Work in Shanghai: Day Two
August 3rd, Changning District
So I saw some of Shanghai. It was time to get to work.
The plan as I knew it was that my boss would be picking me up for the first day. I’m in China for work, which is how I got a visa and flights and living accommodations.
I still hadn’t heard back about how I would be arriving to work, so I made my own plans to use the subway to get there. It seems every city has its own name for mass transit on tracks; Shanghai calls their system the metro. Work was only two stops away, with one change in between. Supposedly it would take ten minutes to get to work that way. So to get there by 8, I was on my way out by 7:35. I would have to find the station, buy a ticket, wait for trains, and then walk to work from the destination, so that was cutting it a little close.
Just as I was getting to the door to leave, my room phone rang. The driver was downstairs and ready to pick me up. It turns out my boss had tried to contact me with more details but the email didn’t make it through. That sort of thing has happened surprisingly often here. Now I’m prepared for it, but then I was caught unawares.
Anyways, my boss picked me up and we were driven to work. My company, Weir, doesn’t let its foreign employees drive in China (more on why that’s the case tomorrow).
And I figured out my true purpose in China. I won’t be talking about work except in general terms, but as a result of my assigned tasks I would need to be traveling to a plant in Suzhou a few times each week.
Suzhou is a city outside of Shanghai that’s about an hour and a half of driving away from the city. I’ve heard there are other ways to get there as well.
I got set up at my station, which required getting a new power cord from IT. Power in China is half-amperage/double-voltage compared to the U.S., which would normally require a transformer (Optimus Prime preferably) to convert. Looking at my devices’ power cables, the transformer is built in to most, which is extremely convenient and idiot-proof. However, the plug is a different shape here, so I still needed a different cable to get power.
Lunch time quickly arrived. It turns out there is a service that delivers lunch to work from a set menu (very convenient to have 17th floor food delivery available). I missed the ordering window in the morning, so I went downstairs and tried out the cafe on the first floor, “Ten Past Ten Coffee.” Thankfully the menu had English as well, and a lot of options I recognized. I had a smoked salmon quesadilla and coffee (recognizable but different nonetheless). Good food. I got up to pay, and they refused to take a non-Chinese card. Good thing I had cash on me, as I was still able to pay for the meal. I heard later that this is the case at many establishments; most take a card, but some do not accept foreign credit.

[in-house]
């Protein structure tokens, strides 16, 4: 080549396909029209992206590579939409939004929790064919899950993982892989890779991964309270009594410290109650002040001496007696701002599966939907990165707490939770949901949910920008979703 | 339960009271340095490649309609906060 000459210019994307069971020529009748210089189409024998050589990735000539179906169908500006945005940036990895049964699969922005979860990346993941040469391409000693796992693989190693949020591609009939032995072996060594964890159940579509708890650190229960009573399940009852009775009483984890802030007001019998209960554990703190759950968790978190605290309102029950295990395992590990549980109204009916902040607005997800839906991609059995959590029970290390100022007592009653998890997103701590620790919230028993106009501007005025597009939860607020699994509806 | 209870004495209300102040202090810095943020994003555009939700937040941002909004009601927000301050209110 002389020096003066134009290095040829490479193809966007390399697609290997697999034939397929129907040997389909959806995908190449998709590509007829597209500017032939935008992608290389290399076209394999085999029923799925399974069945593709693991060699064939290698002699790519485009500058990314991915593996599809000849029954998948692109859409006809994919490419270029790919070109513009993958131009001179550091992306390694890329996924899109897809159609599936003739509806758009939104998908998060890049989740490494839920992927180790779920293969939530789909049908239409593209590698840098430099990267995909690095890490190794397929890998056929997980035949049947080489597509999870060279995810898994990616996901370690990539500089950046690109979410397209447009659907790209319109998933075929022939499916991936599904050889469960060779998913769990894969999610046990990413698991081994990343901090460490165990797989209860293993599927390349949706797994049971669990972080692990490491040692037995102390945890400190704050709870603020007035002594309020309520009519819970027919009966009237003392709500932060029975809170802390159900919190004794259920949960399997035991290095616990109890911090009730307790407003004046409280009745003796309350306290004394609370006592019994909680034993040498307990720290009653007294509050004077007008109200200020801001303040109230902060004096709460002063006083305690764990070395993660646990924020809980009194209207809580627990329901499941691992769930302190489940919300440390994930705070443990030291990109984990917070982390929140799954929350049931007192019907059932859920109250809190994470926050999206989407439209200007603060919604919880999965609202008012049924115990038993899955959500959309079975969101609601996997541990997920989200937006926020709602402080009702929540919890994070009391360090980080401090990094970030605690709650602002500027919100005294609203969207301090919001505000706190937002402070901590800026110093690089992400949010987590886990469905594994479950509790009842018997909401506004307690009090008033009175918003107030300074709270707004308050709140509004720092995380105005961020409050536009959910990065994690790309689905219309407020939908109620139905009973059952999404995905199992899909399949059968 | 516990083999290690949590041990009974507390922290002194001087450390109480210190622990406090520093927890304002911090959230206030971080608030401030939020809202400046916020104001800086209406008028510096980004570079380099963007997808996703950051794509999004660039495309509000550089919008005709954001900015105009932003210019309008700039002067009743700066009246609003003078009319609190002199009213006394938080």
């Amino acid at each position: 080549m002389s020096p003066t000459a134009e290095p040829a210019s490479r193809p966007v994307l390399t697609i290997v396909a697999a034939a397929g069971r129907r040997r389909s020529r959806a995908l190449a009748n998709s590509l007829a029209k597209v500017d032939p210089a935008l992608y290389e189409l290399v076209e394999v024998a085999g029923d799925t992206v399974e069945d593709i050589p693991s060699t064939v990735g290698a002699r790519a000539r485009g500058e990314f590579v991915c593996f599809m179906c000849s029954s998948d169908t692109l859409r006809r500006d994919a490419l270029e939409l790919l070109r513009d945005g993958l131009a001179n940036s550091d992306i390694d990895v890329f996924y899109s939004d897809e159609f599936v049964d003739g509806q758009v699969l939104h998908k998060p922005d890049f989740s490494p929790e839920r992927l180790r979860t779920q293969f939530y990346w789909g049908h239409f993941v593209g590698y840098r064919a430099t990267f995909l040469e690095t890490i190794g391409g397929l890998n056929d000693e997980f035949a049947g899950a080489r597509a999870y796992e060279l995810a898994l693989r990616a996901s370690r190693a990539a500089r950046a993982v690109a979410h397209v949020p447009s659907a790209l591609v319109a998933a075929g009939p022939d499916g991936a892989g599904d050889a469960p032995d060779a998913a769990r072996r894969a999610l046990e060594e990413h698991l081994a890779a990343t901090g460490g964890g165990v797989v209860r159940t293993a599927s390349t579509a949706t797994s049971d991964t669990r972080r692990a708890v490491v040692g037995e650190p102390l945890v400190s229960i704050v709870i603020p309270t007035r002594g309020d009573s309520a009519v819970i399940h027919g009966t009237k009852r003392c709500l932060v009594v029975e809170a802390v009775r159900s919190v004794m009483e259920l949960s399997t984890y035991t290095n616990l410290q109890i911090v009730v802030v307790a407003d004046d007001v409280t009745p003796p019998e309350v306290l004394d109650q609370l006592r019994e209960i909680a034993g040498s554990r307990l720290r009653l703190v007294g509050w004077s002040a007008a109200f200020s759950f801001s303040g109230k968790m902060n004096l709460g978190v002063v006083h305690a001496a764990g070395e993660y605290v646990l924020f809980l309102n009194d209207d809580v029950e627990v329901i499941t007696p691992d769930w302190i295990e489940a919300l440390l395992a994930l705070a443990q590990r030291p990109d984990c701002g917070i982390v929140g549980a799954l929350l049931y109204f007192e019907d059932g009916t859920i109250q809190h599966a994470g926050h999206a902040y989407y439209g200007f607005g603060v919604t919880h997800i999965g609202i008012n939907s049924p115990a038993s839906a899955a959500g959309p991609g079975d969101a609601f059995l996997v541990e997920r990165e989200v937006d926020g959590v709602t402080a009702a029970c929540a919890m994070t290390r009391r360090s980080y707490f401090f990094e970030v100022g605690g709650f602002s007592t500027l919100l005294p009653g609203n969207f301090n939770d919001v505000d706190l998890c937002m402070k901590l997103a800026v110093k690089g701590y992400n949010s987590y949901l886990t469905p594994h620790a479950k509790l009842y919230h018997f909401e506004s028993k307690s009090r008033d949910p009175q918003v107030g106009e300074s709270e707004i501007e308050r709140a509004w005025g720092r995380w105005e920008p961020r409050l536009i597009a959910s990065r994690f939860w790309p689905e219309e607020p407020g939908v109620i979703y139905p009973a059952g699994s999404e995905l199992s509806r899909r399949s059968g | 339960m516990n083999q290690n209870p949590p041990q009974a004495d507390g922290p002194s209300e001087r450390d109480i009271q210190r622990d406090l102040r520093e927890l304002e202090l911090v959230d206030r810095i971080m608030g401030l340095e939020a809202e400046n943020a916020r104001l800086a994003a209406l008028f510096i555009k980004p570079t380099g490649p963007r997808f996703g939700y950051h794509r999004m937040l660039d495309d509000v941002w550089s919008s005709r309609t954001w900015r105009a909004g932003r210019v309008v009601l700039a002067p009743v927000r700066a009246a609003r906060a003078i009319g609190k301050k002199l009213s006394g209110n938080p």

I finished out the work day and caught a ride home with my boss. I hadn’t picked up any dinner food at the store yet, so I asked the front desk for a recommendation. They suggested an Italian place that was on the first floor.
So I dropped my stuff off and headed back down to a very awkward dinner.
If you haven’t dined out alone before, you have not lived. It’s great, really. Can’t really look around because you’re the loner who’s staring. Could be on the phone, but why order dinner in a restaurant when you could have take-out?
I was shown in to my table for two occupied by one as part of a row of what obviously were dates. On a Monday night I hadn’t expected this, but hey, it’s Shanghai. When I sat down, I was facing the window. Super. So to order or continue the meal, I had to turn around and signal the waitress, who barely knew any English. I spent about ten minutes, no joke, just waiting for her to stop back by to see what I wanted to eat. At that point I realized I had to flag her down, even though she was literally standing right there with my table the only one assigned to her. Don’t get me wrong, very attentive service. Being used to restaurant service as it is in the U.S. caught me off guard.
I got through the fiasco of ordering and receiving a meat ravioli, which was decidedly not to my liking. My palette for pasta is not what you might call advanced, but the ravioli was either very al dente or very overcooked, my guess being the latter. So the meal itself not that great.
In the end I did see something worth ordering, though. I escaped the restaurant with a to-go order of Tiramisu (my go-to dessert if anyone is wondering). Got back up to the room and realized that to-go meant no utensils, and I didn’t have any yet. The choice was either to go back down to the restauarant to see if I could get a to-go fork, or just dig in. I made the obvious choice.
And then I was done. Long first day.
Next day, Suzhou.
Until next time.